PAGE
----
Saint-Alban power stations to be curtailed “due to extreme temperature forecast,” the utility said Tuesday. On grid operator RTE’s website, EDF said environmental issues are limiting “some” nuclear production availability in the country, starting Saturday. EDF did not give details on the exact impact of the output restrictions. The two nuclear power stations have a combined capacity of over 6 GW. Environmental issues have already resulted in weekend outages at EDF’s Bugey-3 reactor on the river Rhone.

Hot weather conditions previously have led to cooling water restrictions due to raised river temperatures. According to forecaster MeteoFrance, temperatures should remain above seasonal average, or around 2 degrees Celsius above norms over the weekend.

July 27, 2018 Posted by | climate change, France | Leave a comment

Japan has amassed enough plutonium to make 6,000 nuclear bombs

Economist 25th July 2018 Japan has now amassed 47 tonnes of plutonium, enough to make 6,000 bombs.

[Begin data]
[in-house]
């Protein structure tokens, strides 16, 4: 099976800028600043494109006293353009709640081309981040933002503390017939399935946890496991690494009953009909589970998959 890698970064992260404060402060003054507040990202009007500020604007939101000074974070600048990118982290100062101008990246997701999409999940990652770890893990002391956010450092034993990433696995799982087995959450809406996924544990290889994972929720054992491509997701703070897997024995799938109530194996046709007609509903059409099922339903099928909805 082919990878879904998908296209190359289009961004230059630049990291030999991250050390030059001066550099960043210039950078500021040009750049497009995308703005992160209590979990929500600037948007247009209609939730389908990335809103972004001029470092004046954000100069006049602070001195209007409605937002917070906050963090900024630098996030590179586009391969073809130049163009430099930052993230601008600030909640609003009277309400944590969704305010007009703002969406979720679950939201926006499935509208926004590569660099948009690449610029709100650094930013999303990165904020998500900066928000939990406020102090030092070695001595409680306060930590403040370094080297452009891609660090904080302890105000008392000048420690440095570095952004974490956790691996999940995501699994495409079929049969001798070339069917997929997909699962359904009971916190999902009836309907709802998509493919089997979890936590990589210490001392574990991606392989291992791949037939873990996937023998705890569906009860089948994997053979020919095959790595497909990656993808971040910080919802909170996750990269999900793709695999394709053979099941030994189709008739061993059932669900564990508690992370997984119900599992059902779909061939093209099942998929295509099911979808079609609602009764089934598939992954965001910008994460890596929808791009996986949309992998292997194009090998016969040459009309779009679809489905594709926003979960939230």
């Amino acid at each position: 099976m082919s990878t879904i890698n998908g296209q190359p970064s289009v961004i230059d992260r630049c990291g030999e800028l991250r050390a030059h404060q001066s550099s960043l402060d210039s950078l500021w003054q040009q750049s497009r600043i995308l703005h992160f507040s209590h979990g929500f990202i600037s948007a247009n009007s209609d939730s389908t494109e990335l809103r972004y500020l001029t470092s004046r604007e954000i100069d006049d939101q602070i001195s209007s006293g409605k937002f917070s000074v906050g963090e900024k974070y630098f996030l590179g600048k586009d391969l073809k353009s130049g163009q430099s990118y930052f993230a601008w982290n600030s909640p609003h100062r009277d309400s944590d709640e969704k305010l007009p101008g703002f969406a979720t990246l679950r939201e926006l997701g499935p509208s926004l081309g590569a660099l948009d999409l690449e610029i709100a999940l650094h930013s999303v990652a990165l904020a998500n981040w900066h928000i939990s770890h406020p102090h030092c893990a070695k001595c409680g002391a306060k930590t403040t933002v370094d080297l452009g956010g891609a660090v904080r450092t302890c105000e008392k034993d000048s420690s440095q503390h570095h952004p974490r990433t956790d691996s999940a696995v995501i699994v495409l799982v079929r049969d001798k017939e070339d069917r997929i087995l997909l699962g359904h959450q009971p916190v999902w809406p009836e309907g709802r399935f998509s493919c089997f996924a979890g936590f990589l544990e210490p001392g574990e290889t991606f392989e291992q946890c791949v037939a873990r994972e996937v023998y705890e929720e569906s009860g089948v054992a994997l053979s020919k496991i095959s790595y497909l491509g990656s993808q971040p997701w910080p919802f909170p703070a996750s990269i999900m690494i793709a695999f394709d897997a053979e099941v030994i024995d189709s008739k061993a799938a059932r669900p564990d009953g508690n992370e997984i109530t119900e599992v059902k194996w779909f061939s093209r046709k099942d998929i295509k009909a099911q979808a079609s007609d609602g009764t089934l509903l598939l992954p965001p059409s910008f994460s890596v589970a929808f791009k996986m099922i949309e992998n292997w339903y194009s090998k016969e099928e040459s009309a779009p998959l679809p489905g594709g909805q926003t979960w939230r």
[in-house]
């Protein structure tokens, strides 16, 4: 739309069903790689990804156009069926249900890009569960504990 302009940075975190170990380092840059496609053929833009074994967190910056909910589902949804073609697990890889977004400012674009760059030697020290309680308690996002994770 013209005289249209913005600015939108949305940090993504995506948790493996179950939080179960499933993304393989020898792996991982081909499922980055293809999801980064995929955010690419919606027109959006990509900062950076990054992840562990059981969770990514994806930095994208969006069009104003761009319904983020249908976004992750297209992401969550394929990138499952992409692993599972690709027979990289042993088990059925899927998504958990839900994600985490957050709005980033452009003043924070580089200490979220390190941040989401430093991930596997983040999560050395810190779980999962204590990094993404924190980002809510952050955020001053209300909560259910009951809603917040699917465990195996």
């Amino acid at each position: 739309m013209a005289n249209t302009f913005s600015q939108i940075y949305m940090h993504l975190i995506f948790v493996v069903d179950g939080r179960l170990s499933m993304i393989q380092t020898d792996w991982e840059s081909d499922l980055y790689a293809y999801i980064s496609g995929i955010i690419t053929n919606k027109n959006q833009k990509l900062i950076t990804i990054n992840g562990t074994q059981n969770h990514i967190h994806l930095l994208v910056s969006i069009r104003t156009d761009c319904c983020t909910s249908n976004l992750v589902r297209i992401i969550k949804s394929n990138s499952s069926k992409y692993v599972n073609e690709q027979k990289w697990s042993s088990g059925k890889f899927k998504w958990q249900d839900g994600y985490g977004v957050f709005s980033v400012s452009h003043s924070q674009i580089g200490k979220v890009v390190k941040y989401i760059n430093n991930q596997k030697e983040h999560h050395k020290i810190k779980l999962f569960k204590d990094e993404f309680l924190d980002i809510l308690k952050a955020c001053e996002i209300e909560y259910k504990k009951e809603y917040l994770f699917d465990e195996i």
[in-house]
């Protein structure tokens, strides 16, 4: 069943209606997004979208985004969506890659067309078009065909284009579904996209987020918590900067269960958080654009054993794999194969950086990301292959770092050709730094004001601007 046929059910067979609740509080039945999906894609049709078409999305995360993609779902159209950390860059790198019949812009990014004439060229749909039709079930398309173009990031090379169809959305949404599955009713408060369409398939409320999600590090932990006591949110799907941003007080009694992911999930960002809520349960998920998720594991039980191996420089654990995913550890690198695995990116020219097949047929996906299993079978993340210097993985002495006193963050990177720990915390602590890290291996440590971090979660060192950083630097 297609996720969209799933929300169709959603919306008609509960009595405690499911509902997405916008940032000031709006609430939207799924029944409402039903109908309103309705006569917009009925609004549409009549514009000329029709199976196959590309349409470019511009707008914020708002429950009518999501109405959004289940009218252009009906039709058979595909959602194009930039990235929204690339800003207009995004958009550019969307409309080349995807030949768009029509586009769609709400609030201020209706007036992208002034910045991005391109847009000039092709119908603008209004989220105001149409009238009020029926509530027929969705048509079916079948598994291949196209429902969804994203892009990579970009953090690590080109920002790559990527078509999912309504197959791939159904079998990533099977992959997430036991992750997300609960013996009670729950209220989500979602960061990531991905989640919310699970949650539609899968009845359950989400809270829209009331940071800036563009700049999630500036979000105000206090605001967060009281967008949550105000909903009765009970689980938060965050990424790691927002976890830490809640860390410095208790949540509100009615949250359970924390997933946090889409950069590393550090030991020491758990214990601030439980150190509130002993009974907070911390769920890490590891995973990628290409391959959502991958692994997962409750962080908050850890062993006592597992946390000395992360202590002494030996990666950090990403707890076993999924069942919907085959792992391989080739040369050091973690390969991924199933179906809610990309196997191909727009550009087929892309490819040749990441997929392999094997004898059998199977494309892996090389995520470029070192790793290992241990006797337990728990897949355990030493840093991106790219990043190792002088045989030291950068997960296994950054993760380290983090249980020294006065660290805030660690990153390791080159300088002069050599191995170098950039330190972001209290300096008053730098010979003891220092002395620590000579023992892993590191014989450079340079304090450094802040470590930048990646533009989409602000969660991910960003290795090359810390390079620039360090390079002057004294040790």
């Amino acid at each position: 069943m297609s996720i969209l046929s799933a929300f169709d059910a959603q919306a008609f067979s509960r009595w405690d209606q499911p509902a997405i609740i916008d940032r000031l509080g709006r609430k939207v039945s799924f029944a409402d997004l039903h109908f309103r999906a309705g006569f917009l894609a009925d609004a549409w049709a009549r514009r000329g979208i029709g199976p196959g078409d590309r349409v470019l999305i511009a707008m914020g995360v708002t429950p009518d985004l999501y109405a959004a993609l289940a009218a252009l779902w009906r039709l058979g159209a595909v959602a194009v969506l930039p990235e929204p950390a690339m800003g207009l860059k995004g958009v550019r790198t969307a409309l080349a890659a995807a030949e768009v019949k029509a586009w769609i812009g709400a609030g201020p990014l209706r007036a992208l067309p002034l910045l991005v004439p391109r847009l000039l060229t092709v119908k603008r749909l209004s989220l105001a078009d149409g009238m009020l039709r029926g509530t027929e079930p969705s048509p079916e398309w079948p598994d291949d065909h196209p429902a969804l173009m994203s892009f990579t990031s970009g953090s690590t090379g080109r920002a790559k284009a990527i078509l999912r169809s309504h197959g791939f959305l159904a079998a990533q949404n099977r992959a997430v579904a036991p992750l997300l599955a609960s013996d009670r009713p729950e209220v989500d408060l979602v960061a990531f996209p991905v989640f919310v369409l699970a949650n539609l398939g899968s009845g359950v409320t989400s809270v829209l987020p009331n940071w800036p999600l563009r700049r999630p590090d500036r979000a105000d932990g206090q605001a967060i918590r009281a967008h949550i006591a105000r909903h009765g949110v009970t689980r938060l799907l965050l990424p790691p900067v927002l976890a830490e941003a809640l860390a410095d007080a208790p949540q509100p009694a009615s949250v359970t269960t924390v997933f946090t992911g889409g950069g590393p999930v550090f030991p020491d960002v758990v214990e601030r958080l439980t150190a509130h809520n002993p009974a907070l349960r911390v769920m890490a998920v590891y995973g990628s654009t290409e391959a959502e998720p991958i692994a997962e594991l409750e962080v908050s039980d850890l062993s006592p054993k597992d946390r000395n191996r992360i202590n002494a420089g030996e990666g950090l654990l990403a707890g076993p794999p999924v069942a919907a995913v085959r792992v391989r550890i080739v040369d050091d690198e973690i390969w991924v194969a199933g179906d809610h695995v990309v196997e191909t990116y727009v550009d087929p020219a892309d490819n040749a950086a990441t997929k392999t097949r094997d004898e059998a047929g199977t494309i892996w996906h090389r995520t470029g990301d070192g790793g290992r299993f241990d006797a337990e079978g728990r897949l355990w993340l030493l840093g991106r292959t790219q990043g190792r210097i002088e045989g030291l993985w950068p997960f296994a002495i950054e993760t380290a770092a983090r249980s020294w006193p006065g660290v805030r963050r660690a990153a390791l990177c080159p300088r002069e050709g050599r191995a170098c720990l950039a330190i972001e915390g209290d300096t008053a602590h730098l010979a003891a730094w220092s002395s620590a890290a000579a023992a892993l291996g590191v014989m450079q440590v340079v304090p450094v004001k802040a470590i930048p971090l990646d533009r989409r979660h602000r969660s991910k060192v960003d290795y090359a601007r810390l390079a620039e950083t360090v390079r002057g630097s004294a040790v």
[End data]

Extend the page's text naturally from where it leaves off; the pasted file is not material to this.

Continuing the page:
What is Japan doing with so much plutonium? Plutonium is at the heart of
Japan’s tarnished dream of energy independence. Spent fuel from nuclear
reactors can be reprocessed to extract plutonium, which is then recycled
into mixed oxide, or MOX, fuel. This was intended for use in Japan’s
reactors but most of its nuclear power plants have been offline since the
2011 Fukushima disaster.

Tougher safety checks have failed to reassure the
nuclear-phobic public that the reactors can be restarted. And Japan’s
nuclear-energy fleet is ageing. Taro Kono, Japan’s foreign minister, has
admitted that this situation is “extremely unstable”.

Japan’s status as a plutonium superpower is increasingly under scrutiny. The government
says it has no intention of building a bomb. But China and other countries